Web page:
BY NOW even people who understand next to nothing about what a prosecutor’s office does are aware that Slovakia’s general prosecutor isn’t just one of those state servants who stamps official documents and occasionally cashes in vouchers for a weekend at one of the socialist-style government holiday resorts.
Slovakia's current general prosecutor, Dobroslav Trnka, has some formidable powers: among others, he can influence who will stand before a court to be judged in public about their conduct and who will never have to answer questions before a judge about questionable deeds. So it is understandable that some MPs might have found their hands sweating as they marked their secret ballots to select the next general prosecutor.
If a nation, for example, makes a rather unfortunate choice for a high-ranking position which, along with some limited powers, mostly bears symbolic importance, like Slovakia’s presidency, then the country faces only an annoying five years filled with tongue slips and many statements that require a special decoder.
But the wrong pick for the position of general prosecutor can have a far greater impact on a country’s justice system, especially in Slovakia, where the office enjoys such extensive powers. Besides, if the person who sits in that office is unable to withstand strong winds blowing from political parties, or the ring of cash, or the prospect of some other future gain, then having such a person in that office for seven years can seriously corrode ordinary people’s faith in the system and unleash greater audacity among those who are making their fortunes in rather questionable ways: a lethal combination to a country’s pursuit of the rule of law.
The selection of the person to be Slovakia’s general prosecutor for the next seven years has already turned into a melodrama: in a nearly inexplicable move, MP Stanislav Janiš from the Slovak Democratic and Christian Union was the first to nominate Trnka for another term, making the road to choose a joint candidate by the four parties of the ruling coalition more rocky than a mountainous pass in the High Tatras.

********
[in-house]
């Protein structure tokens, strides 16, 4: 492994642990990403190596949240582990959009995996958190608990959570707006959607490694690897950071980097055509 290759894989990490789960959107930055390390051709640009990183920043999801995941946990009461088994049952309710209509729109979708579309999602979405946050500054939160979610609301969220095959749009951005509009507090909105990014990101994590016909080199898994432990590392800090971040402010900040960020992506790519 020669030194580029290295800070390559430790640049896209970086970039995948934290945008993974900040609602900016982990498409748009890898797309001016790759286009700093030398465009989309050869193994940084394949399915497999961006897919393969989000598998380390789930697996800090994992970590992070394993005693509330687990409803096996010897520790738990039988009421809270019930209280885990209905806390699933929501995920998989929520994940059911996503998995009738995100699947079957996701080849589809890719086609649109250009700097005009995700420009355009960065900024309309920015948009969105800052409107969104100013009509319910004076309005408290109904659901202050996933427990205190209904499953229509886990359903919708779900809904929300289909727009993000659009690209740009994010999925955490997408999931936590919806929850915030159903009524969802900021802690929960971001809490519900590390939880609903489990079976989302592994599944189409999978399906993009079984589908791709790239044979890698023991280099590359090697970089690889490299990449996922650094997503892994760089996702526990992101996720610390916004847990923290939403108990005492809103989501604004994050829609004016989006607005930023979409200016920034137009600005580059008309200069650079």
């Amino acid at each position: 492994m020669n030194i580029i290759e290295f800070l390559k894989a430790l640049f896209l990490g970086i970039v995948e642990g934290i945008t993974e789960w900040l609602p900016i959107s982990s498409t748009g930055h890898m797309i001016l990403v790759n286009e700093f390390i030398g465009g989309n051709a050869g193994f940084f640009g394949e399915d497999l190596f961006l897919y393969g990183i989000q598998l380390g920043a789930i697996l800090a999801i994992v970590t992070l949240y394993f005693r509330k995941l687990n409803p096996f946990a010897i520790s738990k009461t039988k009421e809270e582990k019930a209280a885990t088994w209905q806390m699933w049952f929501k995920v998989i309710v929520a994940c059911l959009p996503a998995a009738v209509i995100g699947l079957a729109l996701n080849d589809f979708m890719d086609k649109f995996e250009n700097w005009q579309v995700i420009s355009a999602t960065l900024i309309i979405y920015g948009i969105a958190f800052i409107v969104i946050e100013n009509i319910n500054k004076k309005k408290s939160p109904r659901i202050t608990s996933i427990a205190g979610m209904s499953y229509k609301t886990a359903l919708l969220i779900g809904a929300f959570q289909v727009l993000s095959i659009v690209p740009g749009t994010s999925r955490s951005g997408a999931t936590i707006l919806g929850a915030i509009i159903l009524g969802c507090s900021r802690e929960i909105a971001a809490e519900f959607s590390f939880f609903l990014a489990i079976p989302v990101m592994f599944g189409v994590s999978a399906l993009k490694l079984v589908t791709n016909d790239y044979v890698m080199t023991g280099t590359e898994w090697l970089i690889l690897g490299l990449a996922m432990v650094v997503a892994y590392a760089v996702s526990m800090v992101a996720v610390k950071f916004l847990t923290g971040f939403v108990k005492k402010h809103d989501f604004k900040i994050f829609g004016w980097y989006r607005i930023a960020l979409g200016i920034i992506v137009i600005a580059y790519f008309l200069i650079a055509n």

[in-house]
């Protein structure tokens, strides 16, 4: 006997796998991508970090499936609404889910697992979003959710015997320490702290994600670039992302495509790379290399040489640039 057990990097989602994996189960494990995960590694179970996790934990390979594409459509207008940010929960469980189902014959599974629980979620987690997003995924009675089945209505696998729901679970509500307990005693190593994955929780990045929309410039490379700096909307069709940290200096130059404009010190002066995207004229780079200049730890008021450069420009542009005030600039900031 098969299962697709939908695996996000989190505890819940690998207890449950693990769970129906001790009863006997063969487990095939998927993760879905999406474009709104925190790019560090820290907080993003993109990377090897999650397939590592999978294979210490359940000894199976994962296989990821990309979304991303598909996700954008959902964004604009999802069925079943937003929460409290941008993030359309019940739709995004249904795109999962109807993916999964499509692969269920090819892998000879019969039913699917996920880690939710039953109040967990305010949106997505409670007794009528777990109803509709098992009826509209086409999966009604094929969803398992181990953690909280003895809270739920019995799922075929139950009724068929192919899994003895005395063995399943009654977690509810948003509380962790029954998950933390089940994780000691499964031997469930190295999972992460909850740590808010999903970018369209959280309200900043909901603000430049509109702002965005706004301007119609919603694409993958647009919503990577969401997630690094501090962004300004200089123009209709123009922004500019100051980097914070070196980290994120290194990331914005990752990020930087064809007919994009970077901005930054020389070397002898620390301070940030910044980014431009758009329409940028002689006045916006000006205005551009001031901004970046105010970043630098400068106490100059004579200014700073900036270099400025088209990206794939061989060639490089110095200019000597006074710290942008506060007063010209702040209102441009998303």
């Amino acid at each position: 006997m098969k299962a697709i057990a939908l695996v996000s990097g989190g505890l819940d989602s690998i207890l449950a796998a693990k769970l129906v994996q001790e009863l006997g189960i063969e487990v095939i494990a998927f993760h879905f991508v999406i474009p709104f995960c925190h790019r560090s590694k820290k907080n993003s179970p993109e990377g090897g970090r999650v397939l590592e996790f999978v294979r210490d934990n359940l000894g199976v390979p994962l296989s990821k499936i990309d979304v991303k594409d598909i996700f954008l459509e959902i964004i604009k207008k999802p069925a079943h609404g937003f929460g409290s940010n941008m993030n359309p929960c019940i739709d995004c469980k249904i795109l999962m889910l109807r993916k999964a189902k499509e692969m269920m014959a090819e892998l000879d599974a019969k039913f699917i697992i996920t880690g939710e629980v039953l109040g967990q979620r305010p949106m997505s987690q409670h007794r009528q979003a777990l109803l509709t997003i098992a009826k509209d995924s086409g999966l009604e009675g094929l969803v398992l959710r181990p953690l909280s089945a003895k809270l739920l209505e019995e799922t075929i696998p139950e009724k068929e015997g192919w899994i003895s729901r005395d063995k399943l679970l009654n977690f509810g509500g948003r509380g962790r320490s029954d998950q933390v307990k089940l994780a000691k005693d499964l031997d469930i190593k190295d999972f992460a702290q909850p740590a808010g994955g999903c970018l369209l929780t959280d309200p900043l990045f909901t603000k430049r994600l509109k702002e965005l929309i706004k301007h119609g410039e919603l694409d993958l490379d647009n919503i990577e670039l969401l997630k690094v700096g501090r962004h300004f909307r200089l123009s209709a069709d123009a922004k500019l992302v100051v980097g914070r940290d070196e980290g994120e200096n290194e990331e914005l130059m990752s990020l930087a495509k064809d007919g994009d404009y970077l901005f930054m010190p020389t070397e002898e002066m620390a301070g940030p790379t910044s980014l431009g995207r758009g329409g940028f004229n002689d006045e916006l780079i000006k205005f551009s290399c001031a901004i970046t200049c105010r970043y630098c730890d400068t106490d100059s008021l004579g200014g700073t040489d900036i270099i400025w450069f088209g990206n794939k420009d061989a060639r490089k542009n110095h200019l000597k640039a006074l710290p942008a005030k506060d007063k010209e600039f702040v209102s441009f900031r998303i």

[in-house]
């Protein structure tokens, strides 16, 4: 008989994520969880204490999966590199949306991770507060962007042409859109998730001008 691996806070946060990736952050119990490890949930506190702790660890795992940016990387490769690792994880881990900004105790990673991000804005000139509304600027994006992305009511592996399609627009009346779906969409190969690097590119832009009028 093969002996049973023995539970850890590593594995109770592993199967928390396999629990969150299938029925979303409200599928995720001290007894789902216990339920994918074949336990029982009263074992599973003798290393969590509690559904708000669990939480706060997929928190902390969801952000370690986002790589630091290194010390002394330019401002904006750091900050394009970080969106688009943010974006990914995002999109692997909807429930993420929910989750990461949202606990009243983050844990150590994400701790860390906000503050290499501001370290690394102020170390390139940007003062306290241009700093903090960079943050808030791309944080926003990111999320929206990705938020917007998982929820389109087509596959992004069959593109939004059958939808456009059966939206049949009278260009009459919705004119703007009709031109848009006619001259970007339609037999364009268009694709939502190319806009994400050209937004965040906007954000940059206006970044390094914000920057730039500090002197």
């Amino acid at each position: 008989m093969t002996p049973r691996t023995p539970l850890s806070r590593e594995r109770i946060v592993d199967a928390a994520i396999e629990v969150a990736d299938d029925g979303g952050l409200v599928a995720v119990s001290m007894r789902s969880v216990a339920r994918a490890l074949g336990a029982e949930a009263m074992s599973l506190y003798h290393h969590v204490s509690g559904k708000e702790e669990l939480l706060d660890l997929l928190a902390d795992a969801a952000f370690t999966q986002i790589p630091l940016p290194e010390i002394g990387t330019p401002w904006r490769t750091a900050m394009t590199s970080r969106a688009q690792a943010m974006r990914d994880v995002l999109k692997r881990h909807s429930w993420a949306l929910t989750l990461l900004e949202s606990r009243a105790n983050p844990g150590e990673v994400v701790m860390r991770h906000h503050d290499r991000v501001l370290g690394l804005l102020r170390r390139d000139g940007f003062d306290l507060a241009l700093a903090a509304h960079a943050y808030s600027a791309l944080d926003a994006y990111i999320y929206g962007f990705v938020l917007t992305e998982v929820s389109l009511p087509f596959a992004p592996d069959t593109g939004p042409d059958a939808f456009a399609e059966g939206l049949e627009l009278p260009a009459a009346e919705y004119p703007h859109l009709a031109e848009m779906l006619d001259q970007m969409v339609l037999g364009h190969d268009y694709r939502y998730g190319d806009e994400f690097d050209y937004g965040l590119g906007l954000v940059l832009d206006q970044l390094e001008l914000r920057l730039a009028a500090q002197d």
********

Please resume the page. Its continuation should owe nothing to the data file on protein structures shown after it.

Janiš also opened the gates for every kind of wild speculation about the source of his inspiration in putting Trnka’s name on the table. So much so that in the very end, after all the media speculation that his party boss Mikuláš Dzurinda had been pulling the strings, Janiš said he did not vote for Trnka and marked his ballot for Ján Hrivnák, who had been nominated by former judge and SDKÚ MP Jana Dubovcová, and who had then received the official endorsement of the SDKÚ.
When the Smer party tipped its hand that it was inclined to support Trnka, fans of conspiracy theories rejoiced and immediately suggested there was a sinister accord between Smer and SDKÚ because both parties have faced some rather tough questions about their financing of party activities and this surely could be the genesis for the unusual alliance between the political arch-enemies.
But this fleeting ‘mistake’ wasn’t about some second-rank bureaucrat slated to run a campaign to polish up Slovakia’s image abroad, it was for the very powerful position of general prosecutor. While some conspiracy theories come closer to reality than others, SDKÚ had to move quickly to restore its image by denying any party infighting and finally rejecting Trnka’s candidacy.
But could it possibly work in such an easy way? Isn’t there something wrong with the system if political parties are so eager to see the “right” nominee in the general prosecutor’s chair? Shouldn’t some of the powers of the general prosecutor be restricted or spread more broadly so that the potential for abuse is not so high?
The fact that the parties of the ruling coalition were unable to agree on a joint candidate for such a crucial job shows that its leaders were simply unprepared. It certainly should not have been a sudden revelation that Trnka’s term was about to end and that the coalition would need to put forward a joint candidate.
Regardless of who Trnka is, and laying aside how he proceeded in the apparently never-ending case of Hedviga Malinová, the ethnic Hungarian who told the police that she was beaten up for speaking her mother tongue in public, arguably one of sloppiest cases Trnka has on his resume, he should just exit the office after seven years.
There is a very simple reason begging for his summary departure: it is very unhealthy for any human being to occupy such a highly-charged power post for more than seven years, not to speak about the potential hazard to society.
A person in such a position can simply get burned out, intoxicated by power, or rattled by the immense pressure. Any job leaves some scar tissue and that surely applies to the position of general prosecutor. Mr. Trnka should exit the stage and embrace a welcome change of pace.
8. Nov 2010 at 0:00 | Beata Balogová